http://www.zone-10.com

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  8. #48

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    Ken, I am sure you are right on both counts - it must be that in the OM body, the last couple of millimeters is not being held perfectly flat against the film gate. Not a major nuisance at all, just an observation - I'm not making this stuff up, I've used a couple of OM bodies, and it struck me how much better the very corners of images made with the 50mm is in the Nikon F.

    And yes, I think the Nikkor 50mm is definitely a higher-contrast lens than my Zuiko 50mm (late-model f/1.4). This is usually not a good thing for, say, colour slide film, but if you're shooting a grainy ISO400 B&W film, it's actually great in my opinion. Either way, you have to look at my images (first post in this thread) - the images are by no means overly-contrasty, and have good dynamic range (no appreciable lost shadow or highlight detail). They presented no difficulties in printing or scanning. So for B&W, the contrasty Nikkors are great - I think the optical engineers knew what they were doing. I find the same when shooting large format: My Nikkor 360mm f/8 is a super-punchy, contrasty lens, but by no means beyond what B&W film (HP5 in this case) can handle. Obviously a shared trait across all Nikkors. This was a contact print:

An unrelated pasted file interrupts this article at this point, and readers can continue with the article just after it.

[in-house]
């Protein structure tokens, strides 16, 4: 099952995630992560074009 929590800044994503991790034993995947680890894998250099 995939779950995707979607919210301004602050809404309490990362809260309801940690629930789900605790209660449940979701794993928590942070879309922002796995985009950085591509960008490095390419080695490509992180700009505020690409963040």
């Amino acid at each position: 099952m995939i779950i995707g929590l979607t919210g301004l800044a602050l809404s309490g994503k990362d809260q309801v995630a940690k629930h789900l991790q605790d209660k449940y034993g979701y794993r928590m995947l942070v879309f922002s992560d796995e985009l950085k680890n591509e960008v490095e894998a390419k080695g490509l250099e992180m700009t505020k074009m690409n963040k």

(Nikkor 360mm at f/8, Ilford HP5+ (4x5in), contact print on Ilford MG IV)

    It's great to be able to play with al this professional gear when there are almost no professionals left who want it...

  9. #49
    Ken N's Avatar
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    Totally related to this line of thought is that I do tend to process my B&W film to be a touch harder contrasted. For all those zillions of years I shot Fujichrome Velvia, I never had the problems other people groused about. I think what was going on was the lower contrast Zuikos were a much better match to Velvia's extremely punchy curves.
    http://www.zone-10.com

    When you turn your camera on, does it return the favor?

  10. #50

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    Quote Originally Posted by X. Phot. View Post
    I've only just recently installed a Nikkor-H 50mm f/2 on my Canon III. After seeing the examples provided above, I do hope the bokeh isn't equally as horrid. Hopefully these lenses are not similar in that respect. I'll know more once finishing up this current roll.
    Hope is a wonderful thing, but that is not a lens known for good bokeh. Nonetheless it is a great performing lens and I don't find the bokeh horrible. To me the single coated H seems to be the best of this series in that regard.